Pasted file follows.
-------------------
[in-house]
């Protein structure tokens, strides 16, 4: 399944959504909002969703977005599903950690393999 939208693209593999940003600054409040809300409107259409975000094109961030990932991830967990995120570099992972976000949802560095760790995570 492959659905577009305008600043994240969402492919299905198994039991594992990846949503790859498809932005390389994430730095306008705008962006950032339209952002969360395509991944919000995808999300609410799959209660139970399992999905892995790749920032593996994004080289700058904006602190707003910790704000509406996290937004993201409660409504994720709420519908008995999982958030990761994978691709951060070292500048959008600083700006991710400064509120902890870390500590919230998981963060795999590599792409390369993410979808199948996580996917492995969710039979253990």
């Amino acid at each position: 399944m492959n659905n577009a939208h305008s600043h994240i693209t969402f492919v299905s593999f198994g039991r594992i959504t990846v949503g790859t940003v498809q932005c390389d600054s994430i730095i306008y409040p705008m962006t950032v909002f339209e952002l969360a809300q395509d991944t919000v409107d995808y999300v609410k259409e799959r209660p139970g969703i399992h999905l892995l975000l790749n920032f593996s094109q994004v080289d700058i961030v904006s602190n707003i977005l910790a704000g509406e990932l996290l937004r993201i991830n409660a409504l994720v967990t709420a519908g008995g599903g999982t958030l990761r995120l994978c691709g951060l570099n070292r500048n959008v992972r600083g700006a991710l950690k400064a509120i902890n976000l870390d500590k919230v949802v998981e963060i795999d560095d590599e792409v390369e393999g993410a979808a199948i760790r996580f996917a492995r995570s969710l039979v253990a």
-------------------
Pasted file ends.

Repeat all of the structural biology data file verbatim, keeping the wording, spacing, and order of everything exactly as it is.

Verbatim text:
[in-house]
């Protein structure tokens, strides 16, 4: 399944959504909002969703977005599903950690393999 939208693209593999940003600054409040809300409107259409975000094109961030990932991830967990995120570099992972976000949802560095760790995570 492959659905577009305008600043994240969402492919299905198994039991594992990846949503790859498809932005390389994430730095306008705008962006950032339209952002969360395509991944919000995808999300609410799959209660139970399992999905892995790749920032593996994004080289700058904006602190707003910790704000509406996290937004993201409660409504994720709420519908008995999982958030990761994978691709951060070292500048959008600083700006991710400064509120902890870390500590919230998981963060795999590599792409390369993410979808199948996580996917492995969710039979253990």
């Amino acid at each position: 399944m492959n659905n577009a939208h305008s600043h994240i693209t969402f492919v299905s593999f198994g039991r594992i959504t990846v949503g790859t940003v498809q932005c390389d600054s994430i730095i306008y409040p705008m962006t950032v909002f339209e952002l969360a809300q395509d991944t919000v409107d995808y999300v609410k259409e799959r209660p139970g969703i399992h999905l892995l975000l790749n920032f593996s094109q994004v080289d700058i961030v904006s602190n707003i977005l910790a704000g509406e990932l996290l937004r993201i991830n409660a409504l994720v967990t709420a519908g008995g599903g999982t958030l990761r995120l994978c691709g951060l570099n070292r500048n959008v992972r600083g700006a991710l950690k400064a509120i902890n976000l870390d500590k919230v949802v998981e963060i795999d560095d590599e792409v390369e393999g993410a979808a199948i760790r996580f996917a492995r995570s969710l039979v253990a």